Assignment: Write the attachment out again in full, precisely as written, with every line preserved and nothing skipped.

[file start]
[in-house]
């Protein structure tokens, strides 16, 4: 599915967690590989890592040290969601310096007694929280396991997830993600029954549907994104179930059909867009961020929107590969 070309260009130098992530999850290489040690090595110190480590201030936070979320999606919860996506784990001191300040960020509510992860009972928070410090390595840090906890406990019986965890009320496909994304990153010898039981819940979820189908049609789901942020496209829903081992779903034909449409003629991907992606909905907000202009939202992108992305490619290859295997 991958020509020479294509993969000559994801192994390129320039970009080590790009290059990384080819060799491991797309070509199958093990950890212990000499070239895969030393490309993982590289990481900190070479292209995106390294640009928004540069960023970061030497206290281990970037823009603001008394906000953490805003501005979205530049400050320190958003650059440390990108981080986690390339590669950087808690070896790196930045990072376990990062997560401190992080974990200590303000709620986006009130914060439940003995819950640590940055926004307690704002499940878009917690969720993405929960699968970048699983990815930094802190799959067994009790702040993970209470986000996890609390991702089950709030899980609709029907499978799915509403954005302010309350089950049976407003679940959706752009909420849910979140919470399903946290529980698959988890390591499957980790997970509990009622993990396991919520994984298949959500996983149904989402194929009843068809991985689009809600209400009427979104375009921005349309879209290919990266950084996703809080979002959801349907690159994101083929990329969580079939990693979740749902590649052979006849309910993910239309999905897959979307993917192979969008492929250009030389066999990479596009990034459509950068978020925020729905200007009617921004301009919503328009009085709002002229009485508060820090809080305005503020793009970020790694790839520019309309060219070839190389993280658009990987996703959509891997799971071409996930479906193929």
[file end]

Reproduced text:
[in-house]
């Protein structure tokens, strides 16, 4: 599915967690590989890592040290969601310096007694929280396991997830993600029954549907994104179930059909867009961020929107590969 070309260009130098992530999850290489040690090595110190480590201030936070979320999606919860996506784990001191300040960020509510992860009972928070410090390595840090906890406990019986965890009320496909994304990153010898039981819940979820189908049609789901942020496209829903081992779903034909449409003629991907992606909905907000202009939202992108992305490619290859295997 991958020509020479294509993969000559994801192994390129320039970009080590790009290059990384080819060799491991797309070509199958093990950890212990000499070239895969030393490309993982590289990481900190070479292209995106390294640009928004540069960023970061030497206290281990970037823009603001008394906000953490805003501005979205530049400050320190958003650059440390990108981080986690390339590669950087808690070896790196930045990072376990990062997560401190992080974990200590303000709620986006009130914060439940003995819950640590940055926004307690704002499940878009917690969720993405929960699968970048699983990815930094802190799959067994009790702040993970209470986000996890609390991702089950709030899980609709029907499978799915509403954005302010309350089950049976407003679940959706752009909420849910979140919470399903946290529980698959988890390591499957980790997970509990009622993990396991919520994984298949959500996983149904989402194929009843068809991985689009809600209400009427979104375009921005349309879209290919990266950084996703809080979002959801349907690159994101083929990329969580079939990693979740749902590649052979006849309910993910239309999905897959979307993917192979969008492929250009030389066999990479596009990034459509950068978020925020729905200007009617921004301009919503328009009085709002002229009485508060820090809080305005503020793009970020790694790839520019309309060219070839190389993280658009990987996703959509891997799971071409996930479906193929």